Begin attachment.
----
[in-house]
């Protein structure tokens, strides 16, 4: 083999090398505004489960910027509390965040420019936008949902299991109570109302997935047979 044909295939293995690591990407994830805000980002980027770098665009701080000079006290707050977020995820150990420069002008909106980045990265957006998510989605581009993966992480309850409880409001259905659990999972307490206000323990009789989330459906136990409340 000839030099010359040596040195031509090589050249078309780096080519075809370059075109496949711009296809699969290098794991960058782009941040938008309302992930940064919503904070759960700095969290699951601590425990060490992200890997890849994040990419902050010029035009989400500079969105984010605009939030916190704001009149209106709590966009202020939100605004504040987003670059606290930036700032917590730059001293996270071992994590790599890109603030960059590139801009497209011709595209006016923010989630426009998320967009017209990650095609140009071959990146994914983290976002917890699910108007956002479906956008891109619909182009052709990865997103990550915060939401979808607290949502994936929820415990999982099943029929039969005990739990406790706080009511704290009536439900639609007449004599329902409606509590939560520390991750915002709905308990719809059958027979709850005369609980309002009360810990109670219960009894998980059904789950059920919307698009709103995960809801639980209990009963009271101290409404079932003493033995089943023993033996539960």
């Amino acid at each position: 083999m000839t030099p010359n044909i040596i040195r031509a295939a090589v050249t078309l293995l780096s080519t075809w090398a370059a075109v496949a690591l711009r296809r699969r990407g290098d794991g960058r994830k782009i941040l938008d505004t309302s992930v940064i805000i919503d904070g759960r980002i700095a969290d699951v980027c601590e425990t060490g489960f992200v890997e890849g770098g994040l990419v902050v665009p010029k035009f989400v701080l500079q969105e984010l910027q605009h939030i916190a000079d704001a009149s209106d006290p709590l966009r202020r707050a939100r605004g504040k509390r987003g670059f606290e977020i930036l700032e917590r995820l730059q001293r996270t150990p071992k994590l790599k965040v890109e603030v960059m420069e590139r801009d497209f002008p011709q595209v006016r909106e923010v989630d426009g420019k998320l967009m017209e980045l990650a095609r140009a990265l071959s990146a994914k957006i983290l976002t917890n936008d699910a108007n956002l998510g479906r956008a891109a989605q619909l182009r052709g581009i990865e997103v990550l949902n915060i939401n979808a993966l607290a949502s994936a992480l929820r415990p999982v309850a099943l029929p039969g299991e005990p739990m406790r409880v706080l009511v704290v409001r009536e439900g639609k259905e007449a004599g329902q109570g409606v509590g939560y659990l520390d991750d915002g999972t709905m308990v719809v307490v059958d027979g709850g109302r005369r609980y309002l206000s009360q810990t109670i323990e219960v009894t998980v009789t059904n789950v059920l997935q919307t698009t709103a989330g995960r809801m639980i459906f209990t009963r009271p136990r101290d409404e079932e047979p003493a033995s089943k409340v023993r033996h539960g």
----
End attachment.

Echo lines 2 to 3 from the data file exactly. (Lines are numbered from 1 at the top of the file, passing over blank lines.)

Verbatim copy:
């Protein structure tokens, strides 16, 4: 083999090398505004489960910027509390965040420019936008949902299991109570109302997935047979 044909295939293995690591990407994830805000980002980027770098665009701080000079006290707050977020995820150990420069002008909106980045990265957006998510989605581009993966992480309850409880409001259905659990999972307490206000323990009789989330459906136990409340 000839030099010359040596040195031509090589050249078309780096080519075809370059075109496949711009296809699969290098794991960058782009941040938008309302992930940064919503904070759960700095969290699951601590425990060490992200890997890849994040990419902050010029035009989400500079969105984010605009939030916190704001009149209106709590966009202020939100605004504040987003670059606290930036700032917590730059001293996270071992994590790599890109603030960059590139801009497209011709595209006016923010989630426009998320967009017209990650095609140009071959990146994914983290976002917890699910108007956002479906956008891109619909182009052709990865997103990550915060939401979808607290949502994936929820415990999982099943029929039969005990739990406790706080009511704290009536439900639609007449004599329902409606509590939560520390991750915002709905308990719809059958027979709850005369609980309002009360810990109670219960009894998980059904789950059920919307698009709103995960809801639980209990009963009271101290409404079932003493033995089943023993033996539960």
């Amino acid at each position: 083999m000839t030099p010359n044909i040596i040195r031509a295939a090589v050249t078309l293995l780096s080519t075809w090398a370059a075109v496949a690591l711009r296809r699969r990407g290098d794991g960058r994830k782009i941040l938008d505004t309302s992930v940064i805000i919503d904070g759960r980002i700095a969290d699951v980027c601590e425990t060490g489960f992200v890997e890849g770098g994040l990419v902050v665009p010029k035009f989400v701080l500079q969105e984010l910027q605009h939030i916190a000079d704001a009149s209106d006290p709590l966009r202020r707050a939100r605004g504040k509390r987003g670059f606290e977020i930036l700032e917590r995820l730059q001293r996270t150990p071992k994590l790599k965040v890109e603030v960059m420069e590139r801009d497209f002008p011709q595209v006016r909106e923010v989630d426009g420019k998320l967009m017209e980045l990650a095609r140009a990265l071959s990146a994914k957006i983290l976002t917890n936008d699910a108007n956002l998510g479906r956008a891109a989605q619909l182009r052709g581009i990865e997103v990550l949902n915060i939401n979808a993966l607290a949502s994936a992480l929820r415990p999982v309850a099943l029929p039969g299991e005990p739990m406790r409880v706080l009511v704290v409001r009536e439900g639609k259905e007449a004599g329902q109570g409606v509590g939560y659990l520390d991750d915002g999972t709905m308990v719809v307490v059958d027979g709850g109302r005369r609980y309002l206000s009360q810990t109670i323990e219960v009894t998980v009789t059904n789950v059920l997935q919307t698009t709103a989330g995960r809801m639980i459906f209990t009963r009271p136990r101290d409404e079932e047979p003493a033995s089943k409340v023993r033996h539960g």